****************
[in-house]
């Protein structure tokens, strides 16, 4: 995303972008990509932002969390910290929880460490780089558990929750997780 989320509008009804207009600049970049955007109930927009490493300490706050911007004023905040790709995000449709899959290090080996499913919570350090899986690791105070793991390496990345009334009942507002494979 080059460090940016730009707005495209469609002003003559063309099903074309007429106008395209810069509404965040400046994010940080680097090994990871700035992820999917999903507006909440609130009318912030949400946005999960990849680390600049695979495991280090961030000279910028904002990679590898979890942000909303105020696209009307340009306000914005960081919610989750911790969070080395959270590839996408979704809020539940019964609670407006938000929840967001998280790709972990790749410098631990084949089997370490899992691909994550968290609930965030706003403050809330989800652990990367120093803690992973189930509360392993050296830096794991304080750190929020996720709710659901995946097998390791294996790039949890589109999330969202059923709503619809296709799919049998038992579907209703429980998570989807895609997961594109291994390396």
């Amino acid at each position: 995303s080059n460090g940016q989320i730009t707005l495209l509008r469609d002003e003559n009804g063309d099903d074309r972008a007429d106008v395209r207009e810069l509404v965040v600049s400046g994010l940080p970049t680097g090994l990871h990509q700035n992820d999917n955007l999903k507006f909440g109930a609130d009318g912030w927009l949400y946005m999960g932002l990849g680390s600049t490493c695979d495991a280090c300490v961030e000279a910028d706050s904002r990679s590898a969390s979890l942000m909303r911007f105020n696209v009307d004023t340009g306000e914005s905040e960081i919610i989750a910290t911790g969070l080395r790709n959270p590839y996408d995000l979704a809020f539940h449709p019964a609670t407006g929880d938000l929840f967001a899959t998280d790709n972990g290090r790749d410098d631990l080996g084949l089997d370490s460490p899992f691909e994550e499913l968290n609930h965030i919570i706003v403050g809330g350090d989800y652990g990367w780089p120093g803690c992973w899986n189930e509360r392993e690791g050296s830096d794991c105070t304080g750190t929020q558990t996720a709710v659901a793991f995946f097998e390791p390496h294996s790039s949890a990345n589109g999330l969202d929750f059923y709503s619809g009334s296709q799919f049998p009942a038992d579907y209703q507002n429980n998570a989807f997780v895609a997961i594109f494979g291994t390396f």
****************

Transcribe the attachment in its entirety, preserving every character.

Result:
[in-house]
């Protein structure tokens, strides 16, 4: 995303972008990509932002969390910290929880460490780089558990929750997780 989320509008009804207009600049970049955007109930927009490493300490706050911007004023905040790709995000449709899959290090080996499913919570350090899986690791105070793991390496990345009334009942507002494979 080059460090940016730009707005495209469609002003003559063309099903074309007429106008395209810069509404965040400046994010940080680097090994990871700035992820999917999903507006909440609130009318912030949400946005999960990849680390600049695979495991280090961030000279910028904002990679590898979890942000909303105020696209009307340009306000914005960081919610989750911790969070080395959270590839996408979704809020539940019964609670407006938000929840967001998280790709972990790749410098631990084949089997370490899992691909994550968290609930965030706003403050809330989800652990990367120093803690992973189930509360392993050296830096794991304080750190929020996720709710659901995946097998390791294996790039949890589109999330969202059923709503619809296709799919049998038992579907209703429980998570989807895609997961594109291994390396």
């Amino acid at each position: 995303s080059n460090g940016q989320i730009t707005l495209l509008r469609d002003e003559n009804g063309d099903d074309r972008a007429d106008v395209r207009e810069l509404v965040v600049s400046g994010l940080p970049t680097g090994l990871h990509q700035n992820d999917n955007l999903k507006f909440g109930a609130d009318g912030w927009l949400y946005m999960g932002l990849g680390s600049t490493c695979d495991a280090c300490v961030e000279a910028d706050s904002r990679s590898a969390s979890l942000m909303r911007f105020n696209v009307d004023t340009g306000e914005s905040e960081i919610i989750a910290t911790g969070l080395r790709n959270p590839y996408d995000l979704a809020f539940h449709p019964a609670t407006g929880d938000l929840f967001a899959t998280d790709n972990g290090r790749d410098d631990l080996g084949l089997d370490s460490p899992f691909e994550e499913l968290n609930h965030i919570i706003v403050g809330g350090d989800y652990g990367w780089p120093g803690c992973w899986n189930e509360r392993e690791g050296s830096d794991c105070t304080g750190t929020q558990t996720a709710v659901a793991f995946f097998e390791p390496h294996s790039s949890a990345n589109g999330l969202d929750f059923y709503s619809g009334s296709q799919f049998p009942a038992d579907y209703q507002n429980n998570a989807f997780v895609a997961i594109f494979g291994t390396f």